A cold sweat broke out over my forehead. “What did I get myself into?”

“Just keep going.” She nudged me with her other hand. Donovan had slowed down, too, and I could see a head in the back of his car turning around to look at us. “There is always a way out of a tight situation. Trust me. Dumping this car and hot-wiring a service car? No problem. Slitting a security guard’s throat? Sure. Resurrecting the security guard and making him show us a secret way out? Been there, done that. There’s a reason Kieran has me shadowing you instead of one of the Six. This bitch is good at surviving. I got you. Now keep going. You don’t want your face standing out in that guard’s mind. You gotta learn to be forgettable.”

“Forgettable, I got…” I grimaced as I let my foot off the brake and rolled past the hard-eyed guard. “Courage, I’m having a hard time with.”

“It’s not a courage problem with you, it’s an experience problem. One we’ll probably rectify sooner rather than later.”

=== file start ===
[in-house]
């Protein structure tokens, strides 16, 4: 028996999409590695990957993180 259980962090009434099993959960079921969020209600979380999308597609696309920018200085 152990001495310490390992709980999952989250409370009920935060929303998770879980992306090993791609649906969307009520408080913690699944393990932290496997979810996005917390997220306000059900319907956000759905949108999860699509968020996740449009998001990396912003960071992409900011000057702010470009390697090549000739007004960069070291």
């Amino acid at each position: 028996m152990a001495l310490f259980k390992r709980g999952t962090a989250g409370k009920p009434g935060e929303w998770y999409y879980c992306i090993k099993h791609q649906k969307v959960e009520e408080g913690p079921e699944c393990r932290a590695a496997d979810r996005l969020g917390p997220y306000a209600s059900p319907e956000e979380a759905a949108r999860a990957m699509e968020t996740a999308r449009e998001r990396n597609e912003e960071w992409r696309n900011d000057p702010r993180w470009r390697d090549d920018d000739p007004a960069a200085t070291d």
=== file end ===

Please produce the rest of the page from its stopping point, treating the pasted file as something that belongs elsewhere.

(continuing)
I didn’t like the sound of that.

The driveway cut through a large parking lot strewn with gravel that mostly, though not entirely, covered up the white lines. Black drips marred the ground in places, and a few areas were flatter than others, as if something heavy had been set down and then taken away. A long warehouse squatted against the backdrop of shimmering water, the location butting up against a lesser-used area of the bay.

“This is a big parking lot for that warehouse,” Bria said quietly, still whispering, still hunched behind the lowered visor.

“A big parking lot, with only a few cars.” I eyed those cars, either parked randomly throughout the space or grouped together in front of the warehouse entrance. “Why would people park so far away? If this place had a bunch of employees, it couldn’t be kept secret, could it?”